Skip to content

On the Passing of Robert Hardy (1925-2017)

August 15, 2017

Many Americans are unfamiliar with the name Robert Hardy.  Some Harry Potter fans will recognize him as the actor who portrayed Cornelius Fudge, the Minister of Magic, in several Potter films.  My familiarity with him goes back much further.

When I was in junior high school, I became an enthusiast of the “All Creatures Great and Small” book series by James Herriot. I was equally enthralled by the BBC television adaptation which ran for seven seasons, spread out over thirteen years.  Robert Hardy played the relentlessly memorable character of Siegfried Farnon.  Siegfried was a superb veterinarian, highly skilled and competent at his job, but was also plagued with a poor memory.  He could be stubborn and self-righteous, yet kind, generous and charming.  He was always unwilling to accept blame for his mistakes, yet was an incredibly patient and effective teacher and mentor.  In short, he was a complex and multidimensional character. Hardy sank his teeth into this splendid role, and put on what my father would describe as a “clinic in acting.”

“Watch carefully,” my father directed as we watched an episode. “Notice the shifts in his facial expressions, the changes of tone in his voice.  The subtle adjustments in body language.” My father went on to explain that these were not an actor’s choices, but instincts—they couldn’t be taught.  All the great actors had them, and the best part was the audience was usually unaware of these actions; they just knew the actor was good.  I developed an affection for Hardy, the character he played, and the series itself. It is the only television series of which I posses each and every episode.

00F8BD2100000191-0-image-a-60_1429315004873

Hardy, flanked by his “All Creatures” castmates Christopher Timothy and Peter Davison

But Hardy was so much more than that.  He made a name for himself as a young man playing “Henry V” on stage.  His research into Henry became so extensive Hardy ended up writing a book about the Battle of Agincourt.   He also became so fascinated with the longbow–a key to British victory in that battle—that he became one of the United Kingdom’s leading experts on the weapon.  While a young student at Oxford, he had the good fortune to study with both J.R.R. Tolkien and C.S. Lewis.  He also befriended a drama student named Richard Burton. They would remain close friends until Burton’s death.  One of Sir Richard’s biographers described Hardy as Burton’s “sane friend.”  Lord knows the man needed one.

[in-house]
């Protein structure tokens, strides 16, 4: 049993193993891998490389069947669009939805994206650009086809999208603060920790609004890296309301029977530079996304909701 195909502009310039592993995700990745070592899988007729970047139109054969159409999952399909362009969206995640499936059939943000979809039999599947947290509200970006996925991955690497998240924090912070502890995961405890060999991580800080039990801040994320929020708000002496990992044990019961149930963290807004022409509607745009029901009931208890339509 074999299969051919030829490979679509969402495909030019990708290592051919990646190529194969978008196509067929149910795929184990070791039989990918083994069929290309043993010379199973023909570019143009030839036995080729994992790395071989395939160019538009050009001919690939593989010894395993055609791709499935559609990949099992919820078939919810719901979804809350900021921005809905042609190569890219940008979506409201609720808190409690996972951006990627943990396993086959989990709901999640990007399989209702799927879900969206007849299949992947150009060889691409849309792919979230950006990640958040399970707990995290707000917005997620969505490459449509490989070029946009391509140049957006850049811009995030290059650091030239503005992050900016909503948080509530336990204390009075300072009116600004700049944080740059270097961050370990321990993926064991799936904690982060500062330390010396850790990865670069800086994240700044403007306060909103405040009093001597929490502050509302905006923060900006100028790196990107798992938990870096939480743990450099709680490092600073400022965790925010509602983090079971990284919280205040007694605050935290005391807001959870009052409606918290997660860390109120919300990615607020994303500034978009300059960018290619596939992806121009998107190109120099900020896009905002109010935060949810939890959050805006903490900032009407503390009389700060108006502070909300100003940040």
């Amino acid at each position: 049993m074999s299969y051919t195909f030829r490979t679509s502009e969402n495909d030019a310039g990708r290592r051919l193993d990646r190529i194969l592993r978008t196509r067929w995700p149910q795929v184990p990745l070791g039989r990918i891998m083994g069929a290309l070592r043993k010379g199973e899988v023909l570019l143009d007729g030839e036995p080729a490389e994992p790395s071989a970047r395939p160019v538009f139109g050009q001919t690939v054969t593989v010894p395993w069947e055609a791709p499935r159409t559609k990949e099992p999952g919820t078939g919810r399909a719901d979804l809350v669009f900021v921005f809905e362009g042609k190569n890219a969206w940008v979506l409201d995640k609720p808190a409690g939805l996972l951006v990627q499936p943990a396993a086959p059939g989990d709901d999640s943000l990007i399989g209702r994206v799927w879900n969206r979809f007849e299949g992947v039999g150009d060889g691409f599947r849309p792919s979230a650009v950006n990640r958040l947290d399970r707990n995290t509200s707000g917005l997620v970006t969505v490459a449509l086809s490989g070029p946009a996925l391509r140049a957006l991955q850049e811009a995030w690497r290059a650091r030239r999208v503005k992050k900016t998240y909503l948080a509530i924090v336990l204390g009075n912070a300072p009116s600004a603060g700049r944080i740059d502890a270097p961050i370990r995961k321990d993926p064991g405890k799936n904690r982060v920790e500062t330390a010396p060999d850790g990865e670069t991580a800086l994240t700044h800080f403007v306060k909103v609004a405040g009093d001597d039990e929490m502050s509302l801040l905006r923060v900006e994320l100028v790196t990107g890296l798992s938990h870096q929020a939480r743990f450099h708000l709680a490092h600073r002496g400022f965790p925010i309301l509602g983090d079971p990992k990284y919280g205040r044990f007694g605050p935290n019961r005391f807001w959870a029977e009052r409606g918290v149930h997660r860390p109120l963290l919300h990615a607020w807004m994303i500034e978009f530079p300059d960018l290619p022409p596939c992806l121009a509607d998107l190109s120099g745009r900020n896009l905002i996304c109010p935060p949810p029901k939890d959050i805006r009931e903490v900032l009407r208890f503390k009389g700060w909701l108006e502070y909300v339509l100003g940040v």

He also played Winston Churchill countless times on television and stage (including a one man show in Paris—in French).  Many accomplished actors have given great performances as Churchill.  None of them were better than Hardy.  None of them.

Perhaps more important than any of that, Hardy was a kind man, generous with his time. I know this personally.  Last year, I read on the BBC website that Hardy would soon turn 90.  I had always wanted to write him a letter, and express to him my appreciation, and I thought—if I’m going to do it, I should do it soon.  I located his representative on IMDB, and mailed the letter.

A few months later, I received a reply. That was surprising enough, but the letter he sent me was hand written.  A few excerpts, subject to handwriting interpretation:

“My Dear Fellow,

Thank you so much for your letter.  I am always delighted to hear from my American friends, and surprised when they fail to mention Harry Potter! I am thrilled my work on “All Creatures” meant so much to you.  It was a brilliant show, and I am very proud of my association with it. I especially enjoyed your description of what your father said about my acting. How wonderful it must have been to have a father who enjoyed and knew the arts.  While I am very sorry he passed away so young, always be grateful his last words to you were an expression of pride.  Most of us are not so fortunate…

Given what you describe as his great love of words, I imagine your father was a reason you became a poet and a playwright.  I therefore have no doubt he is still very proud of his son…”

Very truly yours,

Timothy Sidney Robert Hardy.”

Adieu, Siegfried.  Rest in peace.

Advertisements
2 Comments leave one →
  1. Keth Thapper permalink
    August 16, 2017 1:19 am

    Lovely to read what you have written!
    Best wishes

  2. August 16, 2017 12:17 pm

    Thank you! I’m glad you enjoyed it.

Leave a Reply

Fill in your details below or click an icon to log in:

WordPress.com Logo

You are commenting using your WordPress.com account. Log Out / Change )

Twitter picture

You are commenting using your Twitter account. Log Out / Change )

Facebook photo

You are commenting using your Facebook account. Log Out / Change )

Google+ photo

You are commenting using your Google+ account. Log Out / Change )

Connecting to %s

%d bloggers like this: